You lament, (and indeed who can help lamenting ?) the bad spirit of too many religious controversies. Religion is a sacred thing, and meekness is a part of it: whence then is it, that prejudice and passion in some, fire and flame in others, appear in these disputes ? The gospel is nothing of all this ; the gospel needs nothing of all this ; all this disgraces the gospel : for which reason, perhaps, our Saviour forbad the devils to publish his mission.
The fierce disputes of Christians have always scandalized the good cause, and will always continue to do so, till mildness and moderation succeed violence: and then christianity will reassume her primitive habit, and with that her native prevalence. Errors like prostitutes may paint themselves and pay their bullies, but let truth, especially religious truth, disdain such aid, and show the world a more excellent way.
There is in the life of Archbishop Tillotson a fine example of the deportment here pleaded for. While Dr. Tillotson was Dean of Canterbury, he preached at Whitehall, before his Majesty Charles the Second, a Sermon in which were these words : “ I cannot think, till I be better informed (which
I am always ready to be) that any pretence
of conscience warrants any man, that is not “extraordinarily commissioned, as the apostles s and first publishers of the gospel were, and “cannot justify that commission by miracles, as
they did, to affront the established religion of a “ nation, although it be false, and openly draw
men off from the profession of it, in contempt “ of the magistrate and the laws. All that persons “ of a different religion can in such case reason
ably pretend to, is to enjoy the private liberty " and exercise of their own consciences and resligion, for which they ought to be very thank“ ful.”—&c. &c. When the Dean had ended his sermon, said a certain nobleman to the King, who had been asleep most part of the time, 'Tis pity your Majesty slept, for we have had the rarest piece of Hobbism, that ever you heard in your life. Ods fish, replied the king, he shall print it then. The Dean was accordingly ordered to print it. He did so, and as soon as it came from the press, sent one, (as he usually did) to his friend, the Rev. Mr. John Howe. Mr. Howe (you know) had been ejected for nonconformity, and was at that time pastor of a congregation in London. On reading the Dean's sermon he was exceedingly troubled at the above cited passage,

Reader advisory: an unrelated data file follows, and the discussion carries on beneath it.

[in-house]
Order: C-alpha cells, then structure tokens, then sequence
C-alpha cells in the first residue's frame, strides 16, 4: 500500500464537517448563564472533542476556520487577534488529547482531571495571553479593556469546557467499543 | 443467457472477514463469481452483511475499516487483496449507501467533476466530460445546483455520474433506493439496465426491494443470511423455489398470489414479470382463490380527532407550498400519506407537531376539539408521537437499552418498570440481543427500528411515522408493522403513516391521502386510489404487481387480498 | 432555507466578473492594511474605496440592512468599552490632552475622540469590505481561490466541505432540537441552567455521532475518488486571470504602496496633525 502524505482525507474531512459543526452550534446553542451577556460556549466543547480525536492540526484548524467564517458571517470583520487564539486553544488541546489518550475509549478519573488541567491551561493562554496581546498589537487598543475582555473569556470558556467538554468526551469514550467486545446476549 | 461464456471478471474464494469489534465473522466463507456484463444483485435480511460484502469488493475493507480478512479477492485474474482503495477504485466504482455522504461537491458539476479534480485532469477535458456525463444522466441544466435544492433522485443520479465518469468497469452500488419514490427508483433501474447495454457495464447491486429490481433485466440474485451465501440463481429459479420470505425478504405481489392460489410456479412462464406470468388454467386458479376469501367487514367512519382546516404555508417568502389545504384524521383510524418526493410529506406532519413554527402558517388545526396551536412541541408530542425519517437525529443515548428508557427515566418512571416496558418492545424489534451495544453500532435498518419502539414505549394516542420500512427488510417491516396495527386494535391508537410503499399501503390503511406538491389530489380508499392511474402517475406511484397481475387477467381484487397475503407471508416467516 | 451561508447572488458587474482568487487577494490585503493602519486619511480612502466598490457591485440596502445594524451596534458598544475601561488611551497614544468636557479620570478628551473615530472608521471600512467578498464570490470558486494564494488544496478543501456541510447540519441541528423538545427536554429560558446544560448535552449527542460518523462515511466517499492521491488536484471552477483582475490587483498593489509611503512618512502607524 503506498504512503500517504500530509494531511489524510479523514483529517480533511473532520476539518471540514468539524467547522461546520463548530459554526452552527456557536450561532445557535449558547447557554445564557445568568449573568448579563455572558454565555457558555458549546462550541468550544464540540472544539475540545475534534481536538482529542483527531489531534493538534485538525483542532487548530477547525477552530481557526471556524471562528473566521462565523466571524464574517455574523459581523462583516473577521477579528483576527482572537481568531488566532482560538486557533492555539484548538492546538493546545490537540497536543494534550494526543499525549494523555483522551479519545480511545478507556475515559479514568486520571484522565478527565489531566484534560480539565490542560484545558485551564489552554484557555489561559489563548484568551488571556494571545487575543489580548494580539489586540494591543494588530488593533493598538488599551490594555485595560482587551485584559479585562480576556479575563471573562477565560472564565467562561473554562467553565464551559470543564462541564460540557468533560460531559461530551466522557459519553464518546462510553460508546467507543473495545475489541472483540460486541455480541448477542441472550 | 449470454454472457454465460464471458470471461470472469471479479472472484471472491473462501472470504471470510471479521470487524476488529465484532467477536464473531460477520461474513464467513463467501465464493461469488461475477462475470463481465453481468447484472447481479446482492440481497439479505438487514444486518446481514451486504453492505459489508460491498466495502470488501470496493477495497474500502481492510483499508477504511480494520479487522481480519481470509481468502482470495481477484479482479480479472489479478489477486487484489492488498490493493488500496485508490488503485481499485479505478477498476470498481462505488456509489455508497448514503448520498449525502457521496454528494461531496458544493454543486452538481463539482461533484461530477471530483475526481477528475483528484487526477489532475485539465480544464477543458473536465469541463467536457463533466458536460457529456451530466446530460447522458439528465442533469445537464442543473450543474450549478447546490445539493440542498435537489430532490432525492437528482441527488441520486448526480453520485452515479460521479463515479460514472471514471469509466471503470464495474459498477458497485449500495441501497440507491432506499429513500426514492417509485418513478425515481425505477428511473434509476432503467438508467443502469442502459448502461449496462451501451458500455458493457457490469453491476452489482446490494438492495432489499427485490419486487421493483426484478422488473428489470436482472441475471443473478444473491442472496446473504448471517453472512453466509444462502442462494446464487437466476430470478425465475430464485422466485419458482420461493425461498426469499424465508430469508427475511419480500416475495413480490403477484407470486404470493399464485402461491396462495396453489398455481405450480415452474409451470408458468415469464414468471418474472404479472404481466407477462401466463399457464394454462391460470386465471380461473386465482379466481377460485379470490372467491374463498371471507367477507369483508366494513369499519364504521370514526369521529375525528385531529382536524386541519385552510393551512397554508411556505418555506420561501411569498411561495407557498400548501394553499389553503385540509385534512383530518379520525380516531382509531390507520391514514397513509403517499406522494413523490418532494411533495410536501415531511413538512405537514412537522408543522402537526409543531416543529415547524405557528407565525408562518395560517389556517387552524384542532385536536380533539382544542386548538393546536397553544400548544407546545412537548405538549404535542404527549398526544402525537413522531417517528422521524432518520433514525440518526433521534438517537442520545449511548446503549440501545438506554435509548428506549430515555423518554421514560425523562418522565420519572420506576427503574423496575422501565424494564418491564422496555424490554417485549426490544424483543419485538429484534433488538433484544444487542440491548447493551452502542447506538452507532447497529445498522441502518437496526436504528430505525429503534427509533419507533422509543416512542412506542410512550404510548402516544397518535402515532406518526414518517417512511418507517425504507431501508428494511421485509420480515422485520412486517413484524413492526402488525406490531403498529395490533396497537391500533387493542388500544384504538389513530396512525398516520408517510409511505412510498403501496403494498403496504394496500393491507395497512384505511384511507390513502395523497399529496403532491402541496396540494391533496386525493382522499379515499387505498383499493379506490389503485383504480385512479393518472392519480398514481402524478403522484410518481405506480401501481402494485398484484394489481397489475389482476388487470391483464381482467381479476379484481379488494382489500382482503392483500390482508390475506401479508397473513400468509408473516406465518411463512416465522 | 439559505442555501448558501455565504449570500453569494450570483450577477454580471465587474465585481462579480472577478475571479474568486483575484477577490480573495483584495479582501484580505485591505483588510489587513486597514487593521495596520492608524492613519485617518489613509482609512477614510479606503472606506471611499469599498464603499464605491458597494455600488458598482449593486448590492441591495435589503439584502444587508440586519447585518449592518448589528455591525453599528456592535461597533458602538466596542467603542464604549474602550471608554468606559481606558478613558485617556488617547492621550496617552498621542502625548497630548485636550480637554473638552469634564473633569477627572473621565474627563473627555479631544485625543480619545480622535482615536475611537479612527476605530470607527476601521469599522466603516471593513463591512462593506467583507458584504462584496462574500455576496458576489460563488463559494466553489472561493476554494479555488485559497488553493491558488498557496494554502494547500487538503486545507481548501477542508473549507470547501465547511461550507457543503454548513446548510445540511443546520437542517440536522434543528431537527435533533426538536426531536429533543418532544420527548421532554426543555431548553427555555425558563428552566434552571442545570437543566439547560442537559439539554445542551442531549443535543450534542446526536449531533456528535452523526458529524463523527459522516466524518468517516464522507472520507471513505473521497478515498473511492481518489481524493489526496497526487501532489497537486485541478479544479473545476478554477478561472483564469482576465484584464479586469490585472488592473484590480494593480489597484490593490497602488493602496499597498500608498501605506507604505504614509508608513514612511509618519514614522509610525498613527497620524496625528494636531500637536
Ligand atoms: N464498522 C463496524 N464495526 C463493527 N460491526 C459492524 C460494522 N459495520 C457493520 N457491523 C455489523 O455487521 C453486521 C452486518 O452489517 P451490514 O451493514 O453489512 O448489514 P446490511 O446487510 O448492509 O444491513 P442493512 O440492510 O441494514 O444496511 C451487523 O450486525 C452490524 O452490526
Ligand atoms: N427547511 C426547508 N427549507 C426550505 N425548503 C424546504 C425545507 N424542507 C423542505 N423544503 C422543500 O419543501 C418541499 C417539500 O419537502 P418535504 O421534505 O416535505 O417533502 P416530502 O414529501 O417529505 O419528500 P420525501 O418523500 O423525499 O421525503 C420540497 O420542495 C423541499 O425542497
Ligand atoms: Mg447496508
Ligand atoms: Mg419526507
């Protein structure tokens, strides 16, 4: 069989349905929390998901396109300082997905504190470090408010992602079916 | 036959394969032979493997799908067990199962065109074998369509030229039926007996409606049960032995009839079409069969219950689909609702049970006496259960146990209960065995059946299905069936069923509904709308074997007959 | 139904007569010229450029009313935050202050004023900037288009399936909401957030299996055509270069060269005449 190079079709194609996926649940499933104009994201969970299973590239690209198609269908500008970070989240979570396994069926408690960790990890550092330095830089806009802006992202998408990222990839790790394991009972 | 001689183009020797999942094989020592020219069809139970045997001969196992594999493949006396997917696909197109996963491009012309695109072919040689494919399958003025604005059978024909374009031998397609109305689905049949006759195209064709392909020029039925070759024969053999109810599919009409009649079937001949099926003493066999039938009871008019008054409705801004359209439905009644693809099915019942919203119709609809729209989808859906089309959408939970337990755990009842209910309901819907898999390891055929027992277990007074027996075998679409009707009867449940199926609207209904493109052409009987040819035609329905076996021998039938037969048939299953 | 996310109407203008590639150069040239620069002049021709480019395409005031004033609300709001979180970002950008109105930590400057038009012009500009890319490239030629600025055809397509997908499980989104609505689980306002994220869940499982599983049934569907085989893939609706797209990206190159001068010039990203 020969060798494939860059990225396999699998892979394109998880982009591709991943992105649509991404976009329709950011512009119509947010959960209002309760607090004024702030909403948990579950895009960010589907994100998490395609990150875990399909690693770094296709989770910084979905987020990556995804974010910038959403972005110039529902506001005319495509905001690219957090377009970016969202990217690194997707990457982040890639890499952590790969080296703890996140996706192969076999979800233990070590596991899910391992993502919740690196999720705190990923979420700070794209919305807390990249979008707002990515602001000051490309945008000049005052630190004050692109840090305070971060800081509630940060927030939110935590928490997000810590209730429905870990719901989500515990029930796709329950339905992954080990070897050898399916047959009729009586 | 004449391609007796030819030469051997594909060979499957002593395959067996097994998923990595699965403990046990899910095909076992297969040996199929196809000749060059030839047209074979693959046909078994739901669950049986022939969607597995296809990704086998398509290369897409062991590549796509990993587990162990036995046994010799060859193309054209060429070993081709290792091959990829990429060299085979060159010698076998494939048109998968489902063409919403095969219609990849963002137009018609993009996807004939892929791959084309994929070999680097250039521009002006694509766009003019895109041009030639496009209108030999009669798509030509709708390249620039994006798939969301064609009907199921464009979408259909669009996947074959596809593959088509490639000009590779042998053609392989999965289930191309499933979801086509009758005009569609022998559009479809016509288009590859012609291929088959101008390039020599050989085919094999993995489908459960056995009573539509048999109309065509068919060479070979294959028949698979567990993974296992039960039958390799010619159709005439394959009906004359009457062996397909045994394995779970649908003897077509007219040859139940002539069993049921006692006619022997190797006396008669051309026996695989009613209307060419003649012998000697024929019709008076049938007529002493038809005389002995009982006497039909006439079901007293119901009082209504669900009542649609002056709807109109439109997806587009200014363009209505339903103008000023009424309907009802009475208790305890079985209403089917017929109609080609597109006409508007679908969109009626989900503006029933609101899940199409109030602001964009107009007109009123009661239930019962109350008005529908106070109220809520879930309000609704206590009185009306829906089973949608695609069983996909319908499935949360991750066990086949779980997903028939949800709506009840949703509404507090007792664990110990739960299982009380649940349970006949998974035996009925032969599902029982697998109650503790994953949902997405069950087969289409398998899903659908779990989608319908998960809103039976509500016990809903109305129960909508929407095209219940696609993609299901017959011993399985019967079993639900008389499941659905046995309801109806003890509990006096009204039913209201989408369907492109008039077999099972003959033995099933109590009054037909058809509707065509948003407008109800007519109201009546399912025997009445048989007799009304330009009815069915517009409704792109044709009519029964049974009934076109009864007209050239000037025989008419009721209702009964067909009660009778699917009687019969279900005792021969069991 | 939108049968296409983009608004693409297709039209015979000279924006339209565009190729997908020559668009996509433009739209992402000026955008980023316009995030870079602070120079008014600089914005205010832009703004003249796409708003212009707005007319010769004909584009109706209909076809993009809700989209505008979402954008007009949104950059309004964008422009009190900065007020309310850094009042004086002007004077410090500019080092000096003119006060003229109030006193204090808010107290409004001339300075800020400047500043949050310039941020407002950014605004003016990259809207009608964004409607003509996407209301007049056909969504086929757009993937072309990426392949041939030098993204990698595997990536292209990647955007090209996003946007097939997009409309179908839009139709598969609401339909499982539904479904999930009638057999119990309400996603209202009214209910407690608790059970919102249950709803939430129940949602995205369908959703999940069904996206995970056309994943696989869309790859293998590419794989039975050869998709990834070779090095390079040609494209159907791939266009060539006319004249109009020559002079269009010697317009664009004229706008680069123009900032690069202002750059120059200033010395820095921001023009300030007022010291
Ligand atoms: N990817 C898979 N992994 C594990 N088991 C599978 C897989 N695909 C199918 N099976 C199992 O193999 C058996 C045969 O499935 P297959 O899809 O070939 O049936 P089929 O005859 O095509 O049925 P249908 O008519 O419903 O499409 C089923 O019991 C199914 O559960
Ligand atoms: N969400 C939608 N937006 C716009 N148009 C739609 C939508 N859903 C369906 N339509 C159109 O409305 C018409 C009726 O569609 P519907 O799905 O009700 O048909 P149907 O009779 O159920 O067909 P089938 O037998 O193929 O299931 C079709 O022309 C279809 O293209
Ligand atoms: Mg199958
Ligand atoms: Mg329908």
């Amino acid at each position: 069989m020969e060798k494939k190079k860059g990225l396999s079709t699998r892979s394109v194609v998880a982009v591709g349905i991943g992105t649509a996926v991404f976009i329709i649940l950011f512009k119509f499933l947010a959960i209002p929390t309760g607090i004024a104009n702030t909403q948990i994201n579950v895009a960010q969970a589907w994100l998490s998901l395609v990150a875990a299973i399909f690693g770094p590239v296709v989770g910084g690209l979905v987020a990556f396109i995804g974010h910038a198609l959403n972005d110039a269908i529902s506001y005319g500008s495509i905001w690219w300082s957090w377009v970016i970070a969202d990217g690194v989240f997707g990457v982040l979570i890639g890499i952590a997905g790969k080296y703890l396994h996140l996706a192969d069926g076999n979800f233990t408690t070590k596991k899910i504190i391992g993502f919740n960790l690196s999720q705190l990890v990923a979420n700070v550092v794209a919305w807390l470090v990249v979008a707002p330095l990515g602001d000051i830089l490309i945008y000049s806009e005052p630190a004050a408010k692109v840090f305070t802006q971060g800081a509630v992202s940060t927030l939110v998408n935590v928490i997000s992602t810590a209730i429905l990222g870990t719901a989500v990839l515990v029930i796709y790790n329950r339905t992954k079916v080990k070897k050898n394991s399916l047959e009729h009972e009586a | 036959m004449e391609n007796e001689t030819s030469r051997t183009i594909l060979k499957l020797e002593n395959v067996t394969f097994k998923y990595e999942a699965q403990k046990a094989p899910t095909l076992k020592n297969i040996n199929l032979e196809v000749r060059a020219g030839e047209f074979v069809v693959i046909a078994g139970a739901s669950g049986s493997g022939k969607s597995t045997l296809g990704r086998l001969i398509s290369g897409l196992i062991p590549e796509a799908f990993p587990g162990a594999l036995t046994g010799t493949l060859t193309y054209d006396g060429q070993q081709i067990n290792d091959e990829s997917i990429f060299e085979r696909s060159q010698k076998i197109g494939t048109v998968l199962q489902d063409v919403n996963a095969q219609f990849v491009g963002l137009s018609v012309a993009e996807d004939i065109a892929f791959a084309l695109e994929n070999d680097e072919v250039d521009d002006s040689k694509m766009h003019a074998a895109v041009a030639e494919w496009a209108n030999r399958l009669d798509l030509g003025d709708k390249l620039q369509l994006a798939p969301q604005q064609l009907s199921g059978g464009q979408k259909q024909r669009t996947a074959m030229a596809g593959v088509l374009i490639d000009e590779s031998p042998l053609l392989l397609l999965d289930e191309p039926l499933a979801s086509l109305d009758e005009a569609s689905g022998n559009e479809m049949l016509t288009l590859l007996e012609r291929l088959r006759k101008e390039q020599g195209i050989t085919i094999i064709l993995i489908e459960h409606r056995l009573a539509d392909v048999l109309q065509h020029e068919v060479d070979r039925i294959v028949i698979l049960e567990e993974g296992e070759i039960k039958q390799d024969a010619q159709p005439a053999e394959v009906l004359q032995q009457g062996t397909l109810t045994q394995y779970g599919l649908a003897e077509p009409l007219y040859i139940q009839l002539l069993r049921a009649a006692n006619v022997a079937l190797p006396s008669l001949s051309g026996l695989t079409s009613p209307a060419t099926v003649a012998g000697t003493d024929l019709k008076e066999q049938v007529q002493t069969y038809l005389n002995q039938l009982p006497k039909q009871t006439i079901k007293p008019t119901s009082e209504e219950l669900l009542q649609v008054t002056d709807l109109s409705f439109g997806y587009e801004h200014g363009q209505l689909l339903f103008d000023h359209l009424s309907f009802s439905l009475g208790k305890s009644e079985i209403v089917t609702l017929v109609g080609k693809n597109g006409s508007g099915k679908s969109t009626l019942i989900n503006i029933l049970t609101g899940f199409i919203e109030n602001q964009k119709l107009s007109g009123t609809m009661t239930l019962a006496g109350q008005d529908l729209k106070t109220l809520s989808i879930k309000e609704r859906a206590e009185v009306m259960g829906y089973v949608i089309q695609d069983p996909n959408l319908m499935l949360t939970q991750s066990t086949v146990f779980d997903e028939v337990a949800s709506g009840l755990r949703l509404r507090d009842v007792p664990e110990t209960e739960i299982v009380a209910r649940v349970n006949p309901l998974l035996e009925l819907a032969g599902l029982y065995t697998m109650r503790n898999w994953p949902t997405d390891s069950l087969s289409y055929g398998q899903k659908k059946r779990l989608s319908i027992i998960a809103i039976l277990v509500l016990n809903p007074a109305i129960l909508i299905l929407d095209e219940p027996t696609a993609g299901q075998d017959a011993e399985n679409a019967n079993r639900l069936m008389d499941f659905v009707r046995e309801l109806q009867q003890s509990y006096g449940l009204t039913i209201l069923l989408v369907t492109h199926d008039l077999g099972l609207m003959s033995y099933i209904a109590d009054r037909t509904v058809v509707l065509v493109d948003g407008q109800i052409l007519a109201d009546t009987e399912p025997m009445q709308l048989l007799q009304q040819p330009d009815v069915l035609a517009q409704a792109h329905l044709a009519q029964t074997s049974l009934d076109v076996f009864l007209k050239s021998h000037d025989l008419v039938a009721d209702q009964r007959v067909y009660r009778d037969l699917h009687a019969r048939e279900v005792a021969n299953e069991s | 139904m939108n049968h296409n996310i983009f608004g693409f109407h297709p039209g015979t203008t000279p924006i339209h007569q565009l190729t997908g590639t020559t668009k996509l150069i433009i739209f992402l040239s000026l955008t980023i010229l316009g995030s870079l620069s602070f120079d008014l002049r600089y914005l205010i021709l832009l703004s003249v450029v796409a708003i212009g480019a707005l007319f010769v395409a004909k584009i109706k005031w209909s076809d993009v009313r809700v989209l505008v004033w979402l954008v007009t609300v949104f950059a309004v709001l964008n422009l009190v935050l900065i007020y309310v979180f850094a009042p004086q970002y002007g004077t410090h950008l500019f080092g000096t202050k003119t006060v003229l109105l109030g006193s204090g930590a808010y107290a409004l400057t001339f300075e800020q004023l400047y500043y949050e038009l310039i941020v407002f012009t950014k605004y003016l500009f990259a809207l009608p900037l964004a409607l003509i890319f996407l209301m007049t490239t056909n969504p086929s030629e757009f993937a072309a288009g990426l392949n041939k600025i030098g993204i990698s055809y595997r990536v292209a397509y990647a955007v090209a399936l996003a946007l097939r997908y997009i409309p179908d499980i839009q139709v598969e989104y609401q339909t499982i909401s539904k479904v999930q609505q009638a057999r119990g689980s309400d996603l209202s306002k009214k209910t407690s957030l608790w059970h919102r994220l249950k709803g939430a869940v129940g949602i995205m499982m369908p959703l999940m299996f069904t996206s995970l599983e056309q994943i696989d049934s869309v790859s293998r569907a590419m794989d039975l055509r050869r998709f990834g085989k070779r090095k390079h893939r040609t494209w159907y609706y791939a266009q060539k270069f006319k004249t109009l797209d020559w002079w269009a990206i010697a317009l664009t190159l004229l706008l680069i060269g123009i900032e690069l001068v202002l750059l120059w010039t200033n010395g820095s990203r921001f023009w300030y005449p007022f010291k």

and drew up a long expostulatory letter on the subject. He signified“ how much he was grieved, “ that in a sermon against popery he should plead " the popish cause against all the reformers. He “ insisted upon it, that we had incontestible evi“ dences of the miracles wrought by the apostles,
and that we are bound to believe them, and take
religion to be established by them, without any “ farther expectations. Whạt (said he) must the “ christian religion be repealed, every time a wick“ed governor thinks fit to establish a new reli“gion ? Must no one stand up for the true reli
gion till he can work a miracle ?” &c. Mr. Howe carried the letter himself, and delivered it into the Dean's own hand, who, thinking they should be less interrupted in the country, proposed Mr. Howe's dining with him at Sutton-court, the seat of the Lady Falconbridge. The invitation was accepted, and Mr. Howe read over the letter to the Dean, and enlarged on its contents, as they were travelling along together in his chariot. The Dean, at length convinced of his mistake, fell a weeping freely, and said that this was the most unhappy thing that had of a long time befallen him. I SEE (says he) WHAT I HAVE OFFERED IS NOT TO BE MAINTAINED. Let bigots censure the good Archbishop Tillotson's friendship and tenderness to dissenters; let them exclaim at his want of zeal; exclusive of the rest of his conduct, the single example above recited, will make you cry with Bishop Burnet, his conduct needs no apology, for it is above it. Farewell.